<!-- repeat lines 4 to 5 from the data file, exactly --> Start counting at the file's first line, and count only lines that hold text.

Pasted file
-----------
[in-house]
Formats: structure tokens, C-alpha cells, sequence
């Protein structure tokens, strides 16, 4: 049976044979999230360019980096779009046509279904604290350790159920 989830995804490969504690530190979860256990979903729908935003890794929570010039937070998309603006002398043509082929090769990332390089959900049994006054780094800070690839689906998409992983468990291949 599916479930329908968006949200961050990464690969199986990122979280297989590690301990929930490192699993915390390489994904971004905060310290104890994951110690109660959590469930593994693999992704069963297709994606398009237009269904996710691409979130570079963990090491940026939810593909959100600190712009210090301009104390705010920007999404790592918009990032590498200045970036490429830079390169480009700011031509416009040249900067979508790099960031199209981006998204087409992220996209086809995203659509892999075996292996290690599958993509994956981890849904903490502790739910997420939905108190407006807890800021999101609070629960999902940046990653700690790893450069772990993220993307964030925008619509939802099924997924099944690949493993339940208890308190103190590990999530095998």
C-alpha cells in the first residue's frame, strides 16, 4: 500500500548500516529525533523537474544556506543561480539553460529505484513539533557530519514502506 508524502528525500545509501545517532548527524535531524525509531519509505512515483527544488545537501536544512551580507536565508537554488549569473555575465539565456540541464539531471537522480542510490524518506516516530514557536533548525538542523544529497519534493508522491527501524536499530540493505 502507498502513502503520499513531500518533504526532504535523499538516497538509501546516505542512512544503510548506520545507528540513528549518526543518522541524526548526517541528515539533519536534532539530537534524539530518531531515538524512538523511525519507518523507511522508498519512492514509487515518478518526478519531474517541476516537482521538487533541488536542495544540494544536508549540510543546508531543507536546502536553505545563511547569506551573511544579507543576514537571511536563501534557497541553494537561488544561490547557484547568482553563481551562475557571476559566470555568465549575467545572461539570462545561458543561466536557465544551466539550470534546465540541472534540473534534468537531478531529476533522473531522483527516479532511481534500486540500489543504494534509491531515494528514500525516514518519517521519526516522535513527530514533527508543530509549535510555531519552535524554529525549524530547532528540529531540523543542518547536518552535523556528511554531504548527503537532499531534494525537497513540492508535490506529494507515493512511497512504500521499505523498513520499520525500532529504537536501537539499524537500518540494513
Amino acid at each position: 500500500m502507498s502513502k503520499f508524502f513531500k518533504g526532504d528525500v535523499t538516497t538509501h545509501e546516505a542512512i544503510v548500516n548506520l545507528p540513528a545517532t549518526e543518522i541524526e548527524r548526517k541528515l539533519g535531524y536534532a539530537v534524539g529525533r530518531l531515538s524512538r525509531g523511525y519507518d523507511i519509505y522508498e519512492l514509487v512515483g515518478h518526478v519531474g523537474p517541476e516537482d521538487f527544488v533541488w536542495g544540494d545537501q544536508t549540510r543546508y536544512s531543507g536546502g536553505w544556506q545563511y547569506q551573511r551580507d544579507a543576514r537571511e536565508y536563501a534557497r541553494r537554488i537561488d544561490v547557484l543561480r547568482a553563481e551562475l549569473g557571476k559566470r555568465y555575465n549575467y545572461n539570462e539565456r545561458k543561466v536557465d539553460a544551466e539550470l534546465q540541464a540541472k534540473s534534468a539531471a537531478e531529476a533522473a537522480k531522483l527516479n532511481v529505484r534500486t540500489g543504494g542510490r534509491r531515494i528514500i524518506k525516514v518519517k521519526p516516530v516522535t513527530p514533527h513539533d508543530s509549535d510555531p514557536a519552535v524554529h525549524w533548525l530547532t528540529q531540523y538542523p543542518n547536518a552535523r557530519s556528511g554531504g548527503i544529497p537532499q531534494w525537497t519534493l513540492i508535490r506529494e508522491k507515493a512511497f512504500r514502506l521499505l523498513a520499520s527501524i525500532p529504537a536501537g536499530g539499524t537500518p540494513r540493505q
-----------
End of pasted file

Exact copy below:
C-alpha cells in the first residue's frame, strides 16, 4: 500500500548500516529525533523537474544556506543561480539553460529505484513539533557530519514502506 508524502528525500545509501545517532548527524535531524525509531519509505512515483527544488545537501536544512551580507536565508537554488549569473555575465539565456540541464539531471537522480542510490524518506516516530514557536533548525538542523544529497519534493508522491527501524536499530540493505 502507498502513502503520499513531500518533504526532504535523499538516497538509501546516505542512512544503510548506520545507528540513528549518526543518522541524526548526517541528515539533519536534532539530537534524539530518531531515538524512538523511525519507518523507511522508498519512492514509487515518478518526478519531474517541476516537482521538487533541488536542495544540494544536508549540510543546508531543507536546502536553505545563511547569506551573511544579507543576514537571511536563501534557497541553494537561488544561490547557484547568482553563481551562475557571476559566470555568465549575467545572461539570462545561458543561466536557465544551466539550470534546465540541472534540473534534468537531478531529476533522473531522483527516479532511481534500486540500489543504494534509491531515494528514500525516514518519517521519526516522535513527530514533527508543530509549535510555531519552535524554529525549524530547532528540529531540523543542518547536518552535523556528511554531504548527503537532499531534494525537497513540492508535490506529494507515493512511497512504500521499505523498513520499520525500532529504537536501537539499524537500518540494513
Amino acid at each position: 500500500m502507498s502513502k503520499f508524502f513531500k518533504g526532504d528525500v535523499t538516497t538509501h545509501e546516505a542512512i544503510v548500516n548506520l545507528p540513528a545517532t549518526e543518522i541524526e548527524r548526517k541528515l539533519g535531524y536534532a539530537v534524539g529525533r530518531l531515538s524512538r525509531g523511525y519507518d523507511i519509505y522508498e519512492l514509487v512515483g515518478h518526478v519531474g523537474p517541476e516537482d521538487f527544488v533541488w536542495g544540494d545537501q544536508t549540510r543546508y536544512s531543507g536546502g536553505w544556506q545563511y547569506q551573511r551580507d544579507a543576514r537571511e536565508y536563501a534557497r541553494r537554488i537561488d544561490v547557484l543561480r547568482a553563481e551562475l549569473g557571476k559566470r555568465y555575465n549575467y545572461n539570462e539565456r545561458k543561466v536557465d539553460a544551466e539550470l534546465q540541464a540541472k534540473s534534468a539531471a537531478e531529476a533522473a537522480k531522483l527516479n532511481v529505484r534500486t540500489g543504494g542510490r534509491r531515494i528514500i524518506k525516514v518519517k521519526p516516530v516522535t513527530p514533527h513539533d508543530s509549535d510555531p514557536a519552535v524554529h525549524w533548525l530547532t528540529q531540523y538542523p543542518n547536518a552535523r557530519s556528511g554531504g548527503i544529497p537532499q531534494w525537497t519534493l513540492i508535490r506529494e508522491k507515493a512511497f512504500r514502506l521499505l523498513a520499520s527501524i525500532p529504537a536501537g536499530g539499524t537500518p540494513r540493505q